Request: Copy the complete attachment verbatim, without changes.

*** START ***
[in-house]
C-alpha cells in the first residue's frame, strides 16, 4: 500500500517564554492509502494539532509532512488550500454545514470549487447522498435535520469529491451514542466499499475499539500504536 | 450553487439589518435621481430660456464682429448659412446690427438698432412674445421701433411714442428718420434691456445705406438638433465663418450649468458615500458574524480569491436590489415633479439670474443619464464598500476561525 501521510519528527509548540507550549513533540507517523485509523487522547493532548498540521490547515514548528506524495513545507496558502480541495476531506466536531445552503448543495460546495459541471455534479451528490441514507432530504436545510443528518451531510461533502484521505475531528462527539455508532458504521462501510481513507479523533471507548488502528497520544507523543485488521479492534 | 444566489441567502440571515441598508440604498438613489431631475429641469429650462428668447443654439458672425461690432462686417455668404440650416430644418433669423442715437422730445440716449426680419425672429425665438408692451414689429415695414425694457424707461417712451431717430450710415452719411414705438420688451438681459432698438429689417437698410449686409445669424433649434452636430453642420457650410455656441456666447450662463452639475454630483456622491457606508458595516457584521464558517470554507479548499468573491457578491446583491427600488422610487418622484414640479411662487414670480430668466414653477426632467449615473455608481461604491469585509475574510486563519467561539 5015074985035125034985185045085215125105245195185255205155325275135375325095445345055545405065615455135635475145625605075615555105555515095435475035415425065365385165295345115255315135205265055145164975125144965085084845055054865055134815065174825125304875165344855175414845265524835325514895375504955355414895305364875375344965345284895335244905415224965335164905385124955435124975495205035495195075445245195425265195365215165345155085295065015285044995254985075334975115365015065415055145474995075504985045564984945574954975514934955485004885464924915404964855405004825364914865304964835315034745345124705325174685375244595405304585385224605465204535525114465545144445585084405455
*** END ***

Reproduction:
[in-house]
C-alpha cells in the first residue's frame, strides 16, 4: 500500500517564554492509502494539532509532512488550500454545514470549487447522498435535520469529491451514542466499499475499539500504536 | 450553487439589518435621481430660456464682429448659412446690427438698432412674445421701433411714442428718420434691456445705406438638433465663418450649468458615500458574524480569491436590489415633479439670474443619464464598500476561525 501521510519528527509548540507550549513533540507517523485509523487522547493532548498540521490547515514548528506524495513545507496558502480541495476531506466536531445552503448543495460546495459541471455534479451528490441514507432530504436545510443528518451531510461533502484521505475531528462527539455508532458504521462501510481513507479523533471507548488502528497520544507523543485488521479492534 | 444566489441567502440571515441598508440604498438613489431631475429641469429650462428668447443654439458672425461690432462686417455668404440650416430644418433669423442715437422730445440716449426680419425672429425665438408692451414689429415695414425694457424707461417712451431717430450710415452719411414705438420688451438681459432698438429689417437698410449686409445669424433649434452636430453642420457650410455656441456666447450662463452639475454630483456622491457606508458595516457584521464558517470554507479548499468573491457578491446583491427600488422610487418622484414640479411662487414670480430668466414653477426632467449615473455608481461604491469585509475574510486563519467561539 5015074985035125034985185045085215125105245195185255205155325275135375325095445345055545405065615455135635475145625605075615555105555515095435475035415425065365385165295345115255315135205265055145164975125144965085084845055054865055134815065174825125304875165344855175414845265524835325514895375504955355414895305364875375344965345284895335244905415224965335164905385124955435124975495205035495195075445245195425265195365215165345155085295065015285044995254985075334975115365015065415055145474995075504985045564984945574954975514934955485004885464924915404964855405004825364914865304964835315034745345124705325174685375244595405304585385224605465204535525114465545144445585084405455